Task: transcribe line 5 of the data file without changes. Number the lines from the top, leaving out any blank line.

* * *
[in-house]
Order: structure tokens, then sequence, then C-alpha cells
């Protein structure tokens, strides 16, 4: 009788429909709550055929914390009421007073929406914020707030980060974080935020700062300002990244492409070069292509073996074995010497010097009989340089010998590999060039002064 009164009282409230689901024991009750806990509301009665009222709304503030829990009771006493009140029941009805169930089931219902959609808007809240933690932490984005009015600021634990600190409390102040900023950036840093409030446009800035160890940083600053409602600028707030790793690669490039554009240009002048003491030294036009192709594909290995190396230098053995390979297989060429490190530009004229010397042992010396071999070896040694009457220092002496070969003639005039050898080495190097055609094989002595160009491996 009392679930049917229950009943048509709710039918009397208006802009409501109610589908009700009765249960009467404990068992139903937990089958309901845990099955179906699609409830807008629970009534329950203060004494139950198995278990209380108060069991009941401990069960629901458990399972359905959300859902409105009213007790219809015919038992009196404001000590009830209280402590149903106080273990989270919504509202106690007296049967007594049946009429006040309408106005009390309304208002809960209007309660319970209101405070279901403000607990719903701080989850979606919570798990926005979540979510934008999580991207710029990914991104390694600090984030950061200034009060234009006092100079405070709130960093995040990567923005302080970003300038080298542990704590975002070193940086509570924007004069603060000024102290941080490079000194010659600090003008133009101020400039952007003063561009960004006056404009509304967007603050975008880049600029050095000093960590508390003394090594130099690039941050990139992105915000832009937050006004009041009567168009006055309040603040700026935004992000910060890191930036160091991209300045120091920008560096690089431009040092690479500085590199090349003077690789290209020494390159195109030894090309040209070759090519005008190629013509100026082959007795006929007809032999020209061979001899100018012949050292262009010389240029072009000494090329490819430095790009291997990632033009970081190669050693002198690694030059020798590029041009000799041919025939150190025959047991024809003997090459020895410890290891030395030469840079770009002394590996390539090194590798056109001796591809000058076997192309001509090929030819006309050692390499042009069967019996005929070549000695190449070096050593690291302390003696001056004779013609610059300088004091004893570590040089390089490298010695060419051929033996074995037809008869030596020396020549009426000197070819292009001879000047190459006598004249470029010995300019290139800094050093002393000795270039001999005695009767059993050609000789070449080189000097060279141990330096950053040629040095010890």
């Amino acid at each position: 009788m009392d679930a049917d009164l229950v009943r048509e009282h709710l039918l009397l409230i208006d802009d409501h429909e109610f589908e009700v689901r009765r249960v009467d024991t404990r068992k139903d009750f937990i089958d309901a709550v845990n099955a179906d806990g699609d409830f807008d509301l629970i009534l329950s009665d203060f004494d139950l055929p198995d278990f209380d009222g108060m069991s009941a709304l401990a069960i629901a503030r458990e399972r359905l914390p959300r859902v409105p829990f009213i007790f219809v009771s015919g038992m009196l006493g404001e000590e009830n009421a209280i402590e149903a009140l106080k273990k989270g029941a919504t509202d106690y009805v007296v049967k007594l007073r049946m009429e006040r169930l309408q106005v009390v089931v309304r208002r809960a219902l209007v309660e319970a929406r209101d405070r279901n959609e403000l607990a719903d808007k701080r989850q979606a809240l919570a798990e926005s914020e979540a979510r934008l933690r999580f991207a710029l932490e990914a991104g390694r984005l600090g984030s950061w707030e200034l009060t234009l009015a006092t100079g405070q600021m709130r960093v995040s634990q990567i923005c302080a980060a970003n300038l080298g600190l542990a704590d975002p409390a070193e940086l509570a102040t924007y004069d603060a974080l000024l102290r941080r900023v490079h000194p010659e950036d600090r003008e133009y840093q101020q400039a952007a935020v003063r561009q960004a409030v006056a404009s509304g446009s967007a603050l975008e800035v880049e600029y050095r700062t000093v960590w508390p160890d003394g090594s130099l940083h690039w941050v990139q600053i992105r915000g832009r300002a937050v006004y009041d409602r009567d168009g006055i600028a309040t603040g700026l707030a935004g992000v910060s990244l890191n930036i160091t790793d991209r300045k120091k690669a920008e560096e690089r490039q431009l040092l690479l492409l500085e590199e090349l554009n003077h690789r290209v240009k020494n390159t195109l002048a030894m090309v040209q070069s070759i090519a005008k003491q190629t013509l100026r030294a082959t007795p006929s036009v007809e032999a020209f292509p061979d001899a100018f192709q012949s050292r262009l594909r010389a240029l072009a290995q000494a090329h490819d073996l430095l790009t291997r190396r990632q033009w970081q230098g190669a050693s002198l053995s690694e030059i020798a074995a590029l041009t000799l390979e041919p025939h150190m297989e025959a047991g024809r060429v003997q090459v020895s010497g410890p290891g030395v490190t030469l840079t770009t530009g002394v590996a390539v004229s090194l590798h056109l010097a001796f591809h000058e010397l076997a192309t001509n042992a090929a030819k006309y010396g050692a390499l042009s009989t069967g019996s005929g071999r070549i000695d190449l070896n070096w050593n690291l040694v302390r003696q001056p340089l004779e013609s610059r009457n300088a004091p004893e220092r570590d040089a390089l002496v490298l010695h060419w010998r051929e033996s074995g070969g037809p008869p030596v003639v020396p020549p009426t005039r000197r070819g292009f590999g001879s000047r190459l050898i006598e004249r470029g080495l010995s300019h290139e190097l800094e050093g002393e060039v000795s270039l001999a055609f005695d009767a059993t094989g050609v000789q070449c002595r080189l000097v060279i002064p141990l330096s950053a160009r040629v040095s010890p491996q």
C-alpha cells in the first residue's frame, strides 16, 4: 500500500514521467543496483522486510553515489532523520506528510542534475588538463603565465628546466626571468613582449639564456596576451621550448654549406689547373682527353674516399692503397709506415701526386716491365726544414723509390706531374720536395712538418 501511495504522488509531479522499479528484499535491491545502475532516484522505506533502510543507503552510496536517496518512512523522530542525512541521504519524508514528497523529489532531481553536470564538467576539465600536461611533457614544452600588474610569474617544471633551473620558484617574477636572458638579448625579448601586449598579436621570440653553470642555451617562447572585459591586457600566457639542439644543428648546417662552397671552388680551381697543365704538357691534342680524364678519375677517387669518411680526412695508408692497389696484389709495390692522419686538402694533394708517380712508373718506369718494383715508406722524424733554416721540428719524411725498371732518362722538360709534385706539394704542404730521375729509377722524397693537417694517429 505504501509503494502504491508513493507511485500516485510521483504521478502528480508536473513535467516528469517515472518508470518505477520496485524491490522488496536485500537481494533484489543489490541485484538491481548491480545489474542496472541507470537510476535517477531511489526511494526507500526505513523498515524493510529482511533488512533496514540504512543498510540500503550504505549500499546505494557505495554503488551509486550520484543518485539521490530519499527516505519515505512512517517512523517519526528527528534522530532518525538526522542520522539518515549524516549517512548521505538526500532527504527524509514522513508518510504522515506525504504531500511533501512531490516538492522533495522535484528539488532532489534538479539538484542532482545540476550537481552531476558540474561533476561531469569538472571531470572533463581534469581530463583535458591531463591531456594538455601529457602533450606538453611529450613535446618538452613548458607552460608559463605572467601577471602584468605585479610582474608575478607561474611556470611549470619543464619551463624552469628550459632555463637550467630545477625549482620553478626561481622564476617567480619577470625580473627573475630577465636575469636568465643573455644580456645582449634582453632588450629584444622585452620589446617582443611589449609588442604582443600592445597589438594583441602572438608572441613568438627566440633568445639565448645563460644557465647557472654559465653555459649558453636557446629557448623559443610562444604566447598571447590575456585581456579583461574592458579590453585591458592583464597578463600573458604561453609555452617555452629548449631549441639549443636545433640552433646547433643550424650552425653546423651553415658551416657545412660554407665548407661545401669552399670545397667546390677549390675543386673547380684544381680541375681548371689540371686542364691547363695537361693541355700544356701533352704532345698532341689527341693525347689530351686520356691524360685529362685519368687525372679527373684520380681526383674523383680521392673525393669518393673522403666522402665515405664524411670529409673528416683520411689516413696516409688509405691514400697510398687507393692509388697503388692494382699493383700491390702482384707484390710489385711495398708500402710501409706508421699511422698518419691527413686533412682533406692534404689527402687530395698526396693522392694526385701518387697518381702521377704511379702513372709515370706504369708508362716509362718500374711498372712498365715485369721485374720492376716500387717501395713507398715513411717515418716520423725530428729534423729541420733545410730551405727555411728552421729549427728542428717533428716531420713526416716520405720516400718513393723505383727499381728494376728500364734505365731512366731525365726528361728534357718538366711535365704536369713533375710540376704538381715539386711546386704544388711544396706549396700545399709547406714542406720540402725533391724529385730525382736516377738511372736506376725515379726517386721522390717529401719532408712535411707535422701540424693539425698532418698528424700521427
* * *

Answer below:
C-alpha cells in the first residue's frame, strides 16, 4: 500500500514521467543496483522486510553515489532523520506528510542534475588538463603565465628546466626571468613582449639564456596576451621550448654549406689547373682527353674516399692503397709506415701526386716491365726544414723509390706531374720536395712538418 501511495504522488509531479522499479528484499535491491545502475532516484522505506533502510543507503552510496536517496518512512523522530542525512541521504519524508514528497523529489532531481553536470564538467576539465600536461611533457614544452600588474610569474617544471633551473620558484617574477636572458638579448625579448601586449598579436621570440653553470642555451617562447572585459591586457600566457639542439644543428648546417662552397671552388680551381697543365704538357691534342680524364678519375677517387669518411680526412695508408692497389696484389709495390692522419686538402694533394708517380712508373718506369718494383715508406722524424733554416721540428719524411725498371732518362722538360709534385706539394704542404730521375729509377722524397693537417694517429 505504501509503494502504491508513493507511485500516485510521483504521478502528480508536473513535467516528469517515472518508470518505477520496485524491490522488496536485500537481494533484489543489490541485484538491481548491480545489474542496472541507470537510476535517477531511489526511494526507500526505513523498515524493510529482511533488512533496514540504512543498510540500503550504505549500499546505494557505495554503488551509486550520484543518485539521490530519499527516505519515505512512517517512523517519526528527528534522530532518525538526522542520522539518515549524516549517512548521505538526500532527504527524509514522513508518510504522515506525504504531500511533501512531490516538492522533495522535484528539488532532489534538479539538484542532482545540476550537481552531476558540474561533476561531469569538472571531470572533463581534469581530463583535458591531463591531456594538455601529457602533450606538453611529450613535446618538452613548458607552460608559463605572467601577471602584468605585479610582474608575478607561474611556470611549470619543464619551463624552469628550459632555463637550467630545477625549482620553478626561481622564476617567480619577470625580473627573475630577465636575469636568465643573455644580456645582449634582453632588450629584444622585452620589446617582443611589449609588442604582443600592445597589438594583441602572438608572441613568438627566440633568445639565448645563460644557465647557472654559465653555459649558453636557446629557448623559443610562444604566447598571447590575456585581456579583461574592458579590453585591458592583464597578463600573458604561453609555452617555452629548449631549441639549443636545433640552433646547433643550424650552425653546423651553415658551416657545412660554407665548407661545401669552399670545397667546390677549390675543386673547380684544381680541375681548371689540371686542364691547363695537361693541355700544356701533352704532345698532341689527341693525347689530351686520356691524360685529362685519368687525372679527373684520380681526383674523383680521392673525393669518393673522403666522402665515405664524411670529409673528416683520411689516413696516409688509405691514400697510398687507393692509388697503388692494382699493383700491390702482384707484390710489385711495398708500402710501409706508421699511422698518419691527413686533412682533406692534404689527402687530395698526396693522392694526385701518387697518381702521377704511379702513372709515370706504369708508362716509362718500374711498372712498365715485369721485374720492376716500387717501395713507398715513411717515418716520423725530428729534423729541420733545410730551405727555411728552421729549427728542428717533428716531420713526416716520405720516400718513393723505383727499381728494376728500364734505365731512366731525365726528361728534357718538366711535365704536369713533375710540376704538381715539386711546386704544388711544396706549396700545399709547406714542406720540402725533391724529385730525382736516377738511372736506376725515379726517386721522390717529401719532408712535411707535422701540424693539425698532418698528424700521427